I often pass this sign on my way to work and every time it gives me feelings. First off, what if I don’t have kids? What if I have been trying desperately to have kids for five of the longest years of my life and just that morning I found out it is never going to happen? Then I think I will probably drive into your %$&! sign and through it and into your front door and your living room and do donuts around your kitchen.
Or maybe I have no interest in kids. Maybe I enjoy going to movies and seeing friends and not picking up small, disgusting socks and underwear. What if I spend my time trying to find the cure for cancer and don’t have time or interest in kids? Or maybe I have just chosen another path because there are other paths and dang it not everyone has to have or aspire to have kids?! What if kids are just not for me? How do I drive then?
Am I supposed to imagine the kids I don’t want suddenly out on the street, playing, laughing their loud little heads off, while I’m inside trying to write the novel which I do want? Am I supposed to then go out and drive over them?
Perhaps the bigger problem is that the front yards where I often pass these signs are in Piedmont. Piedmont, you may not know, is a little city tucked away inside of Oakland. The median household income in Piedmont is nearly $200,000 (according to city-data.com). By comparison, in Oakland that number is $50,000.
So what am I to do with this instruction to drive as if my children lived in Piedmont? Presumably, I live there too, then, with them. My first thought, then, is how did this happen? How did I come to live in Piedmont, where the median house value is close to $900,000? I’m guessing Prop 13 got thrown out, to say the least, and we are finally paying teachers what we pay doctors and lawyers.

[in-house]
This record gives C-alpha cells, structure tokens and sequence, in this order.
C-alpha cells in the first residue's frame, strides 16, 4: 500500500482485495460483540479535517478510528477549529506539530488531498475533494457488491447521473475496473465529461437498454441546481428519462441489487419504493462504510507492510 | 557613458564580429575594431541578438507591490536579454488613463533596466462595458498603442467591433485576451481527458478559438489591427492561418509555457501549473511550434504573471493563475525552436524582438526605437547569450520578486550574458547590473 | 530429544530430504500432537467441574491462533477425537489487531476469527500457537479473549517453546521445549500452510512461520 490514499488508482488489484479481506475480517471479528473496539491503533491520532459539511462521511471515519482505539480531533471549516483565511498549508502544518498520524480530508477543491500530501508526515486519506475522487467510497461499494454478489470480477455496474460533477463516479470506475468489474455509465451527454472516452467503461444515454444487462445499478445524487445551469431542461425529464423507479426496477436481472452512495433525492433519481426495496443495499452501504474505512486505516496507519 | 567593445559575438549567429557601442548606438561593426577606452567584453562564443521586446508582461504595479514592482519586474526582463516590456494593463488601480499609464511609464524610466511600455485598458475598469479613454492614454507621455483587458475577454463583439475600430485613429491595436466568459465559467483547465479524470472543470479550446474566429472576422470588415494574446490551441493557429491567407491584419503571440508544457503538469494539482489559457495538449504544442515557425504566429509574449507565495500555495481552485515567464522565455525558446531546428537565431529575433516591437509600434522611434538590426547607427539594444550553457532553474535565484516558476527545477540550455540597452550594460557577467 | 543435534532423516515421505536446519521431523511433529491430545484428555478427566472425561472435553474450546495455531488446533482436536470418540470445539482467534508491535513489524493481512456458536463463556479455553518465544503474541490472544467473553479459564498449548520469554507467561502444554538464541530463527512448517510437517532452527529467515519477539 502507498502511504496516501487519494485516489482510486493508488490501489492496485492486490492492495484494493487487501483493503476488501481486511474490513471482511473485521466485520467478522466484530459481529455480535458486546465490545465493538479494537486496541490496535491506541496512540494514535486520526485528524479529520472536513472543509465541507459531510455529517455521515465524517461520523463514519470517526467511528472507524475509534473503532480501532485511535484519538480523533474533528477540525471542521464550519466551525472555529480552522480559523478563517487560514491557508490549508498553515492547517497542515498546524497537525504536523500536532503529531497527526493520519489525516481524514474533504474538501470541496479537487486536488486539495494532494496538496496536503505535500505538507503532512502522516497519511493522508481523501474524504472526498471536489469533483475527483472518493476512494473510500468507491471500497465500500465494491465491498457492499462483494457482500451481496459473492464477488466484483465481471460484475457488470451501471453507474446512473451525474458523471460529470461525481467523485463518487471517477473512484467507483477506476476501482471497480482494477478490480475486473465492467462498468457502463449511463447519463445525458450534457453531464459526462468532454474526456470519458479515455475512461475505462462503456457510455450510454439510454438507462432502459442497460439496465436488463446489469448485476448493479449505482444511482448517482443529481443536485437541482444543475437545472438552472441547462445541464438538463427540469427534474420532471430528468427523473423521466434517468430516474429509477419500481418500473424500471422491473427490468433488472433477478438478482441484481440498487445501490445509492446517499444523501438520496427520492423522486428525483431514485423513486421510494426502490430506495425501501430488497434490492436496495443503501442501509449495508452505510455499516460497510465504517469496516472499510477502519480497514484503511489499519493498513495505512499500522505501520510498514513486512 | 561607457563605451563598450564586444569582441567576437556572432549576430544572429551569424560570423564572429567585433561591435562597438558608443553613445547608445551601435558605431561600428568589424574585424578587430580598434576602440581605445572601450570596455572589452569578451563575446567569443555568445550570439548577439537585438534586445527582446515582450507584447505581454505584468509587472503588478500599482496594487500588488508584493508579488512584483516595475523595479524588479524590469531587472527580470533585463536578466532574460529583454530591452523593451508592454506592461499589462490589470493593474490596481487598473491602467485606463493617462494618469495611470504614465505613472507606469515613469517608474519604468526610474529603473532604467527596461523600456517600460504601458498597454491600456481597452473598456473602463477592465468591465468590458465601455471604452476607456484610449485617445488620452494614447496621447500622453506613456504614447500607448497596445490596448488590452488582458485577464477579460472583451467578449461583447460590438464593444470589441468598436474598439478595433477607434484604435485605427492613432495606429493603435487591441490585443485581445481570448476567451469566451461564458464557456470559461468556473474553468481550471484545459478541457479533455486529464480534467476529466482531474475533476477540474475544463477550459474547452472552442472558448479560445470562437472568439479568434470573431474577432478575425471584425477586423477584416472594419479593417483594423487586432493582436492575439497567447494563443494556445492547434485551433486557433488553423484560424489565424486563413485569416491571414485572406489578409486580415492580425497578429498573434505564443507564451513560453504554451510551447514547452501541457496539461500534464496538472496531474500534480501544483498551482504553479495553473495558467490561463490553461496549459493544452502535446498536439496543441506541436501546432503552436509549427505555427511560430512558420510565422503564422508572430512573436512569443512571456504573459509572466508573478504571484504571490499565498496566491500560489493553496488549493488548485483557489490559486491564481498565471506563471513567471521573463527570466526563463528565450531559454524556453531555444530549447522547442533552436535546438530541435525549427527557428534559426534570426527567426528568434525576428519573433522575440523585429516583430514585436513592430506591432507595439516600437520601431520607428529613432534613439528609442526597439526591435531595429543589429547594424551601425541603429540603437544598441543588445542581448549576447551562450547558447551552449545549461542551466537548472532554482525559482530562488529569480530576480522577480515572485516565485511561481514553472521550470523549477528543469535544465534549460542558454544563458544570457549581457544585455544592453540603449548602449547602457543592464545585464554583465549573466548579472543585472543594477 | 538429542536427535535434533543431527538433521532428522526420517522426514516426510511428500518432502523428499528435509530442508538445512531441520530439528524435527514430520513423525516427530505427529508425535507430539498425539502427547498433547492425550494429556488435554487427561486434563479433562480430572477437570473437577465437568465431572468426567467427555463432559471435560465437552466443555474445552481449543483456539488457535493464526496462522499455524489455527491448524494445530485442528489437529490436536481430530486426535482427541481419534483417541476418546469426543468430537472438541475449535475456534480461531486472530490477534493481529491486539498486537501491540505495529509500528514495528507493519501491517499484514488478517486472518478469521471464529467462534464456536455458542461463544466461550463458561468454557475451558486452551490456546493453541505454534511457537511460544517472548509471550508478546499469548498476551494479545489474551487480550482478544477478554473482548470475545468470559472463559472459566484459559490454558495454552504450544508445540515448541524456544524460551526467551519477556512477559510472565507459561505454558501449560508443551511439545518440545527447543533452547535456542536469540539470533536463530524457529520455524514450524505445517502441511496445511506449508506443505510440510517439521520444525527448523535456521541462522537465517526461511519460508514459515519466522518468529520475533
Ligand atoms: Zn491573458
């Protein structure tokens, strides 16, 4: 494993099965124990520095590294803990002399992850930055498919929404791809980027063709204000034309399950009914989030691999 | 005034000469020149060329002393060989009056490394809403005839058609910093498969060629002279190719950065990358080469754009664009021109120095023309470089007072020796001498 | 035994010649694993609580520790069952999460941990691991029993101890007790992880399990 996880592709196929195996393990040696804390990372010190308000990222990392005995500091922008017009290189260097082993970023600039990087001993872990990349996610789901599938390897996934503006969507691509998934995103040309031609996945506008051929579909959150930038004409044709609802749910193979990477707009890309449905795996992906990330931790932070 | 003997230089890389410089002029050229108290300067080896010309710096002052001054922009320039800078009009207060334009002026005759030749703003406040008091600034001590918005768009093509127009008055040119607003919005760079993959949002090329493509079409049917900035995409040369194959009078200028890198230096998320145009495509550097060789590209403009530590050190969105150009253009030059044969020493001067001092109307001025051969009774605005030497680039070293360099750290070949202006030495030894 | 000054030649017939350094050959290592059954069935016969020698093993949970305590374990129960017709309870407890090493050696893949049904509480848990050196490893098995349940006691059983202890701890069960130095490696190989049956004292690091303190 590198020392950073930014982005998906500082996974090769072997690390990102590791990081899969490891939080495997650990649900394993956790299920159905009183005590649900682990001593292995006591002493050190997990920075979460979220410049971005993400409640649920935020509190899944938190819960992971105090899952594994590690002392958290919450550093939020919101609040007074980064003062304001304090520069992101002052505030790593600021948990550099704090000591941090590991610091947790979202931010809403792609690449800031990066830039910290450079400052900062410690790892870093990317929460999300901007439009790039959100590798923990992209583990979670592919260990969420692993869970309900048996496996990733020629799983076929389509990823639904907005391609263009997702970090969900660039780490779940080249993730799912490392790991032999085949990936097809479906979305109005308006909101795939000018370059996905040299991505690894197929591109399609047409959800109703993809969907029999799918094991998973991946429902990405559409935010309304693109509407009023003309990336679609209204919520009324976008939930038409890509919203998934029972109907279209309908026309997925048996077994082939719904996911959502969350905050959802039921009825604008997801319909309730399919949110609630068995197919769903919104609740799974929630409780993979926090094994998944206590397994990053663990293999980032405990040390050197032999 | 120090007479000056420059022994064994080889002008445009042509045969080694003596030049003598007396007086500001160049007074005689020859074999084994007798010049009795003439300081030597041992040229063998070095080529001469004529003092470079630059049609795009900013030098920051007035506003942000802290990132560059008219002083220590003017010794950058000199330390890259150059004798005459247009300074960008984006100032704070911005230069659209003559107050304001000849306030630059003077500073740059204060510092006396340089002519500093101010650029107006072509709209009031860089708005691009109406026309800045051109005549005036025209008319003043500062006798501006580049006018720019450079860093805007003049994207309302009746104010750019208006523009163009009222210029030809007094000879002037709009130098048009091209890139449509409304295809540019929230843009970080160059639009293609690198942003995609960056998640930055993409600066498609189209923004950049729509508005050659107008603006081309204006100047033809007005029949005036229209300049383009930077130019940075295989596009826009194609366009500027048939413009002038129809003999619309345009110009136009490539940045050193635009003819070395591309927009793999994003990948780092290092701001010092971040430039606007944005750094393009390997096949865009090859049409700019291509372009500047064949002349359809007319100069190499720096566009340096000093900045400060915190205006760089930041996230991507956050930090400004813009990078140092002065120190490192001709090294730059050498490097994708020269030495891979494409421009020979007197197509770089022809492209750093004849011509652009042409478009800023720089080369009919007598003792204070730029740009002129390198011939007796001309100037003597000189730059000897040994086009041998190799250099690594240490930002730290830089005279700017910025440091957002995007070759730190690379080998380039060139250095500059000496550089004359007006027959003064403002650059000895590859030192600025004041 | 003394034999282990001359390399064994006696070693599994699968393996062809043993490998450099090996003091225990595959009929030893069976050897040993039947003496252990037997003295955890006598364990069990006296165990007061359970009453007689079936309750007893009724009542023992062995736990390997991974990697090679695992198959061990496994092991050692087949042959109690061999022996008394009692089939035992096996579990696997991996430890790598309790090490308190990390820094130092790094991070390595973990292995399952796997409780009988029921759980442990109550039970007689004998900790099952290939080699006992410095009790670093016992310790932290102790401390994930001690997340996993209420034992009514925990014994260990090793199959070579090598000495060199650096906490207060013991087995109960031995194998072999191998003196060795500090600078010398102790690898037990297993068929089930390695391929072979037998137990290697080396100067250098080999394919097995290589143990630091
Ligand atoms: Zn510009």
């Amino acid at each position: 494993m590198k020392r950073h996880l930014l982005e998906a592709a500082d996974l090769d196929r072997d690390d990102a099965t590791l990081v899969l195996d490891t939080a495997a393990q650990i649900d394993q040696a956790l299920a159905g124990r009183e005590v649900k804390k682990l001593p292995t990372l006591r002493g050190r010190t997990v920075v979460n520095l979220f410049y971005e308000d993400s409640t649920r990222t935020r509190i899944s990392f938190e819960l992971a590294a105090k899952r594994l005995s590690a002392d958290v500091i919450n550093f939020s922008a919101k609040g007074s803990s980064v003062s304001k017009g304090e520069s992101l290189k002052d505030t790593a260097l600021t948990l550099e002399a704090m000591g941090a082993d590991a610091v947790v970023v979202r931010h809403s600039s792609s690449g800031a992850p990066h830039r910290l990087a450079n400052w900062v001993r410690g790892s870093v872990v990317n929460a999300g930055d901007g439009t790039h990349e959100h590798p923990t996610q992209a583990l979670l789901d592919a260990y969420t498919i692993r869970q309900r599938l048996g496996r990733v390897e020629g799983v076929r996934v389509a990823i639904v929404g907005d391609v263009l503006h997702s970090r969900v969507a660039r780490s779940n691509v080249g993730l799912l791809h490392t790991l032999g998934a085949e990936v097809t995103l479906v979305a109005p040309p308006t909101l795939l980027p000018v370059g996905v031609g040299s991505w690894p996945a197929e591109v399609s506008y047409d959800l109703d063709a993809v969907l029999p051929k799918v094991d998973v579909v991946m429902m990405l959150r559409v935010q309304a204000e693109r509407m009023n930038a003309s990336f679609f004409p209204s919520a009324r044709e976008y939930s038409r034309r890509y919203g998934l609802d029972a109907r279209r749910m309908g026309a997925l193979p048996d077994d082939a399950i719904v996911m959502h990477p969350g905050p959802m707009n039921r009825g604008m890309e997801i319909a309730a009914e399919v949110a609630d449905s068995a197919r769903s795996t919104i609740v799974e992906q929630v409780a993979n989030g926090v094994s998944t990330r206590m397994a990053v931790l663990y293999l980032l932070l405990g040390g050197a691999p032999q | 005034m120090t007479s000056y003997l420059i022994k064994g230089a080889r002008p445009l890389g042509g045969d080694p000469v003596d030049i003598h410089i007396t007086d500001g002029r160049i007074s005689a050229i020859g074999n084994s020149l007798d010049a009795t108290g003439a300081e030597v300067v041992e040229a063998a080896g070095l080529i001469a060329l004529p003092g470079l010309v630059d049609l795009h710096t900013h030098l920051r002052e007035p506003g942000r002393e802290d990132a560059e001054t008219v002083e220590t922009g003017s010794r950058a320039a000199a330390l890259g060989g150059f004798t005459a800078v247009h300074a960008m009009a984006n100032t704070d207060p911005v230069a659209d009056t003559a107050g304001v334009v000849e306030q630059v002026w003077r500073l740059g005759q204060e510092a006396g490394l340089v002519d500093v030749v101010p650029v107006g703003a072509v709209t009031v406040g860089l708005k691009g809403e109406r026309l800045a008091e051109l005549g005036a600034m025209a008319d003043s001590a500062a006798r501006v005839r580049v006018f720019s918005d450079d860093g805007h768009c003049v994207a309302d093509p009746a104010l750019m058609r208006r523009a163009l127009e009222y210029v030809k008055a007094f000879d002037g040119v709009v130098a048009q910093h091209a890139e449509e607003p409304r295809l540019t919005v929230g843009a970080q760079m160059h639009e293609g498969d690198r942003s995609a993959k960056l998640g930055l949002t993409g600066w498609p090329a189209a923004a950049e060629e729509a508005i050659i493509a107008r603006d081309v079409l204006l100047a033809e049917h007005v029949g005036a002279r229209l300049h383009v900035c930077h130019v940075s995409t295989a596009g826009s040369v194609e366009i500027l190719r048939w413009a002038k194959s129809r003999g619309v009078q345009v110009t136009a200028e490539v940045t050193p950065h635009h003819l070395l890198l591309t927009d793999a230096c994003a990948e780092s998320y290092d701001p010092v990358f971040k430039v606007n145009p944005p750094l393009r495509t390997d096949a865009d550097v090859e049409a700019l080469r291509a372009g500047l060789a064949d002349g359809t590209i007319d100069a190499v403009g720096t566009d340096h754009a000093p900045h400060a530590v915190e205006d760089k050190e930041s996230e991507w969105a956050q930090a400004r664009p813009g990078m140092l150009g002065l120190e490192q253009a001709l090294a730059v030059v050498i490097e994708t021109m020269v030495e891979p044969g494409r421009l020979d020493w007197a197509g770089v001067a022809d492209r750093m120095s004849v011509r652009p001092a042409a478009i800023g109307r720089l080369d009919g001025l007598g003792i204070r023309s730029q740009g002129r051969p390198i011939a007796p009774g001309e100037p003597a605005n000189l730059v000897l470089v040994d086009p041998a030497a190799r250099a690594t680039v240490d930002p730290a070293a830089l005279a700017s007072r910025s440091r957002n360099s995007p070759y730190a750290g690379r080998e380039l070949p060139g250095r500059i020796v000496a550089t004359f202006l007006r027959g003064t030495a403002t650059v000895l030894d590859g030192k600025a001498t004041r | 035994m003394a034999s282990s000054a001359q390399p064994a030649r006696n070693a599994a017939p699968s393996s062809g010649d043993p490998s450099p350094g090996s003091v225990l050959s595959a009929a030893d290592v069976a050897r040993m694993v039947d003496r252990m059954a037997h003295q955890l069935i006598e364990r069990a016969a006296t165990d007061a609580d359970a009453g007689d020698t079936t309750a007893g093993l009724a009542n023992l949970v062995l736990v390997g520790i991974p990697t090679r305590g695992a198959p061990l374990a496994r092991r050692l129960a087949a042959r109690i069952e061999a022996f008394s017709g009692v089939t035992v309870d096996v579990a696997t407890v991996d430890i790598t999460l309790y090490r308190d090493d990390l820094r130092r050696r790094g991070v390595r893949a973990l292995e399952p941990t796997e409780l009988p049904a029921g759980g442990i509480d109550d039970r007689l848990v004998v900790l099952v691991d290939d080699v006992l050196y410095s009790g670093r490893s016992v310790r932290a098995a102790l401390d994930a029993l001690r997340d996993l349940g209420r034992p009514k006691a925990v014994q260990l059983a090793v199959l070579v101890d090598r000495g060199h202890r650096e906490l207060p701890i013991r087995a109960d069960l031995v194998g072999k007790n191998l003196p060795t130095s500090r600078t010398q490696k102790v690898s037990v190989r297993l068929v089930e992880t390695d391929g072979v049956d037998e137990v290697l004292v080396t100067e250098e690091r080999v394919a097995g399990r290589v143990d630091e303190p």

Next I am left to wonder why on earth I chose Piedmont? Did I suddenly feel the need to be with more white people? Piedmont is 72% white while Oakland is 25% white, 27% black and 24% latino. I love Oakland’s diversity! Know what the black population of Piedmont is? 1.3%.
So how do I drive as if I live there? Chin up, nose out? Social blinders on? Political analysis stored firmly in the glove compartment? Should I even be driving my own car? This is a bit awkward: me, driving myself to the bank to pick up a few more bags of gold coins for the playroom floor.
If my children lived here and I didn’t, I suppose I might drive more aggressively. How come they got the mansion? I zoom down the street now, blinded by greed and hatred. Didn’t I raise them better than this? First chance they get, they run off to this little enclave in a bubble, slapping 1% stickers over the 99% ones.
I shouldn’t let it all stress me out, really. I mean after all, these signs aren’t aimed at me. I am not the driver they are going after. I choose this route, in fact, because the mansion-lined street has less traffic and I can curve down its hill, wind in my face, zooming past those red signs without a care in the world, no bills, no car, no stress, just a man in the world, riding to a job he likes on a green bicycle.